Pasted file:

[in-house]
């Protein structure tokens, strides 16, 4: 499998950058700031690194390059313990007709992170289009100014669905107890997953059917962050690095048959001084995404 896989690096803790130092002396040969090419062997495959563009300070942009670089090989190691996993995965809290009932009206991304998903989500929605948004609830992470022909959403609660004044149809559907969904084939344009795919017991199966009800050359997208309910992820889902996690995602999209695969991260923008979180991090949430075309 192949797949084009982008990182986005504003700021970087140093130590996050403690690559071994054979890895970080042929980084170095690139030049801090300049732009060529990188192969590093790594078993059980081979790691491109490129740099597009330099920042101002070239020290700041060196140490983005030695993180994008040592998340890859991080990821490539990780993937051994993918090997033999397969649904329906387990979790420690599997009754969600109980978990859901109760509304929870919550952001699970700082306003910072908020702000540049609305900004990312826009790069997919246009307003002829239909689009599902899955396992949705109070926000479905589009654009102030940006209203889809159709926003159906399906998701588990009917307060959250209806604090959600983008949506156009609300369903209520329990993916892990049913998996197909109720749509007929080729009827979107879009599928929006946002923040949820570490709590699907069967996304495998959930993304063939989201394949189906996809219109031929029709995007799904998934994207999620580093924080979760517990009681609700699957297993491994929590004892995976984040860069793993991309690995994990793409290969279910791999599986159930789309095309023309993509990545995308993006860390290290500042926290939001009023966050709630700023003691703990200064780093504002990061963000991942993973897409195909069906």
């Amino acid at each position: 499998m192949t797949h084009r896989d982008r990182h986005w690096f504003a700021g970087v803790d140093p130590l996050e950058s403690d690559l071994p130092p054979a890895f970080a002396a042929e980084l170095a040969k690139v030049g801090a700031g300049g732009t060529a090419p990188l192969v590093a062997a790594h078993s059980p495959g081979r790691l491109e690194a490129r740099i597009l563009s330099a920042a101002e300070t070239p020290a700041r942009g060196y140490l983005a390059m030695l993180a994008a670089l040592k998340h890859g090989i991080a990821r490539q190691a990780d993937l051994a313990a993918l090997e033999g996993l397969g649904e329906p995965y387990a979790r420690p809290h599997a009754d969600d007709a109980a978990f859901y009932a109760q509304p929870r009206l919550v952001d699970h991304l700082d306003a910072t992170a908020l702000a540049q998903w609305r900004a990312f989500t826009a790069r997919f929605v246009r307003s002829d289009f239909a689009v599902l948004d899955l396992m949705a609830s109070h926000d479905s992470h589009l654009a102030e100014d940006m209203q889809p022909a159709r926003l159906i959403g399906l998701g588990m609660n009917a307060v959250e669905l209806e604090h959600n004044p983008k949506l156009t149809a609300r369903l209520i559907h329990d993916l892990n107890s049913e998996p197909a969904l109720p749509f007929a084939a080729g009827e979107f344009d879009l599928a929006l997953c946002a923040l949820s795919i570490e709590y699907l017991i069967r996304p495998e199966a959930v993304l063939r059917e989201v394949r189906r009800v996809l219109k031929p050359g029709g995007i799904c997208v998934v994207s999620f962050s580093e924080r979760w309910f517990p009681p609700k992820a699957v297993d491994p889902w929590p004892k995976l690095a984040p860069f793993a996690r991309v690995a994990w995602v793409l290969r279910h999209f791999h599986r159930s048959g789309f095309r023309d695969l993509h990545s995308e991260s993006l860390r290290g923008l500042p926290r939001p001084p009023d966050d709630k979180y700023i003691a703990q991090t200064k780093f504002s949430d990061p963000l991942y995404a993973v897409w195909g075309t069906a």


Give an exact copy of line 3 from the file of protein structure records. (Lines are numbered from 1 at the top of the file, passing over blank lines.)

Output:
């Amino acid at each position: 499998m192949t797949h084009r896989d982008r990182h986005w690096f504003a700021g970087v803790d140093p130590l996050e950058s403690d690559l071994p130092p054979a890895f970080a002396a042929e980084l170095a040969k690139v030049g801090a700031g300049g732009t060529a090419p990188l192969v590093a062997a790594h078993s059980p495959g081979r790691l491109e690194a490129r740099i597009l563009s330099a920042a101002e300070t070239p020290a700041r942009g060196y140490l983005a390059m030695l993180a994008a670089l040592k998340h890859g090989i991080a990821r490539q190691a990780d993937l051994a313990a993918l090997e033999g996993l397969g649904e329906p995965y387990a979790r420690p809290h599997a009754d969600d007709a109980a978990f859901y009932a109760q509304p929870r009206l919550v952001d699970h991304l700082d306003a910072t992170a908020l702000a540049q998903w609305r900004a990312f989500t826009a790069r997919f929605v246009r307003s002829d289009f239909a689009v599902l948004d899955l396992m949705a609830s109070h926000d479905s992470h589009l654009a102030e100014d940006m209203q889809p022909a159709r926003l159906i959403g399906l998701g588990m609660n009917a307060v959250e669905l209806e604090h959600n004044p983008k949506l156009t149809a609300r369903l209520i559907h329990d993916l892990n107890s049913e998996p197909a969904l109720p749509f007929a084939a080729g009827e979107f344009d879009l599928a929006l997953c946002a923040l949820s795919i570490e709590y699907l017991i069967r996304p495998e199966a959930v993304l063939r059917e989201v394949r189906r009800v996809l219109k031929p050359g029709g995007i799904c997208v998934v994207s999620f962050s580093e924080r979760w309910f517990p009681p609700k992820a699957v297993d491994p889902w929590p004892k995976l690095a984040p860069f793993a996690r991309v690995a994990w995602v793409l290969r279910h999209f791999h599986r159930s048959g789309f095309r023309d695969l993509h990545s995308e991260s993006l860390r290290g923008l500042p926290r939001p001084p009023d966050d709630k979180y700023i003691a703990q991090t200064k780093f504002s949430d990061p963000l991942y995404a993973v897409w195909g075309t069906a």